The COOC Criterion (Criterion
of Observations versus
Calculations)

In order to compare the number of different evolutionary stages obtained
and X-ray luminosity of the chosen X-ray sources with the observed galactic
values we use the sum of C/O+O/C, where
C and O are
the calculated and observed values of a given binary type, respectively.
If we make comparison for a number of different binary species (for example,
we compare the number of CV, number of X-ray pulsars,
total X-ray luminosity of LMXB, etc.), we write this criterion in the form:

where the sum is taken for each i-th species, and
are corresponding weights.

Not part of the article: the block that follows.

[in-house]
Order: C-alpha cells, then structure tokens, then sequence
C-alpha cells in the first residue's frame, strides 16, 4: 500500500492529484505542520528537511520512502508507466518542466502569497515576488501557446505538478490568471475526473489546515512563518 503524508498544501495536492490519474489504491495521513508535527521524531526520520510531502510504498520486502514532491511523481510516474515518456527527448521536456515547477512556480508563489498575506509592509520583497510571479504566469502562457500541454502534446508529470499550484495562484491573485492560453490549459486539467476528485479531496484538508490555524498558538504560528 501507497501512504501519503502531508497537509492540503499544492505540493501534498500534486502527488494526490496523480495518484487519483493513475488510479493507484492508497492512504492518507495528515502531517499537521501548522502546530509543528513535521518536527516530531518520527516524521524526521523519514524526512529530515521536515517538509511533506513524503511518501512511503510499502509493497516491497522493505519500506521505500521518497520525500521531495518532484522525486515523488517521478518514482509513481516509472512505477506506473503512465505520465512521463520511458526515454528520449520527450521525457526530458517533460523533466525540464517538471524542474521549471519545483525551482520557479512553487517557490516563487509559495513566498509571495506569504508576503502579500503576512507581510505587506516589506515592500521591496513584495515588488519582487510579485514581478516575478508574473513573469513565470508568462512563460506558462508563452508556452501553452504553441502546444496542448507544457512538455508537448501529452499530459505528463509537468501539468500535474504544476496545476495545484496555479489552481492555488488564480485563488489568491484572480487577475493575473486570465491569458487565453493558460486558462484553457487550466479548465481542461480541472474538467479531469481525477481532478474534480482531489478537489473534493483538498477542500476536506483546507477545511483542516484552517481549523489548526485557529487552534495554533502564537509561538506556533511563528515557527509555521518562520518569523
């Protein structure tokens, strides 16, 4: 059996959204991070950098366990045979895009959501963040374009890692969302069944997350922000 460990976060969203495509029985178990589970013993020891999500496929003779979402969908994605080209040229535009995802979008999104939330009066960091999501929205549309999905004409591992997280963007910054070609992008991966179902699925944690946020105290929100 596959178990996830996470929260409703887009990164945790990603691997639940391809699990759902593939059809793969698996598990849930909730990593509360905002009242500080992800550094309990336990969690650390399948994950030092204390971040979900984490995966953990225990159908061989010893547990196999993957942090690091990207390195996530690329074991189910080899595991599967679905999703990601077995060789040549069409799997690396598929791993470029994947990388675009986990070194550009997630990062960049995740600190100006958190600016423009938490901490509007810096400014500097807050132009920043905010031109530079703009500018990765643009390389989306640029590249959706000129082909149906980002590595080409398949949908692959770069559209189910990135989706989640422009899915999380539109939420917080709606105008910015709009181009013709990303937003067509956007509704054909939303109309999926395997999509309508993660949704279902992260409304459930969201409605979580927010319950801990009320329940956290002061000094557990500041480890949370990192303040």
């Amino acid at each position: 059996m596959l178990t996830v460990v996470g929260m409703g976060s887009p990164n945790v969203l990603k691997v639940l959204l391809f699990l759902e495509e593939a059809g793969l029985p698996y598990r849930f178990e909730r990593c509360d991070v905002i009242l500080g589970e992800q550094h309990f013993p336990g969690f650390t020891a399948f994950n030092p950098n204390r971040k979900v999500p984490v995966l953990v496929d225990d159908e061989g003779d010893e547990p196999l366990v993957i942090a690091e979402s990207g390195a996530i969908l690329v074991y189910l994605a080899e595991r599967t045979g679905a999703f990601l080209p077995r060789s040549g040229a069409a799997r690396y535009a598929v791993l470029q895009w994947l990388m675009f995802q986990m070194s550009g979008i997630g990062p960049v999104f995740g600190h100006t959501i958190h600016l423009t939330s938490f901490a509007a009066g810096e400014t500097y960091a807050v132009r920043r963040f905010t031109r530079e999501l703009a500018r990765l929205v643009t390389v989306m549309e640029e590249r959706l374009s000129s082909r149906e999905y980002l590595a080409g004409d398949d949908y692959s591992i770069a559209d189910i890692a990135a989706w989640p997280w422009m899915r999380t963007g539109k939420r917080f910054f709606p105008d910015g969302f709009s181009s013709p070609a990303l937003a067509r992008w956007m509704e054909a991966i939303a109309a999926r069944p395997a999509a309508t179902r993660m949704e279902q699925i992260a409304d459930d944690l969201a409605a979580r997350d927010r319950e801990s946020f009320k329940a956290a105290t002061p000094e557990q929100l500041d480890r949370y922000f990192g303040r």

Obviously, this function reaches a minimum value of 2 once C=O
for all species. When
at least for one of the species considered, this criterion rapidly increases
(note that always
by definition). This criterion is of course a rough measure of coincidence,
and is used just to somehow compare the values which we know to within
at least a factor of 2. We also note that the criterion in this form accounts,
with equal power, for both rare encountered stages (for example, short-living
superaccreting SS433-like binaries) and copious stages (for example, CV)
of binary evolution.

As was noted by I.E. Panchenko,
, that is our criterion essentially represents a modification of the widely
used
value.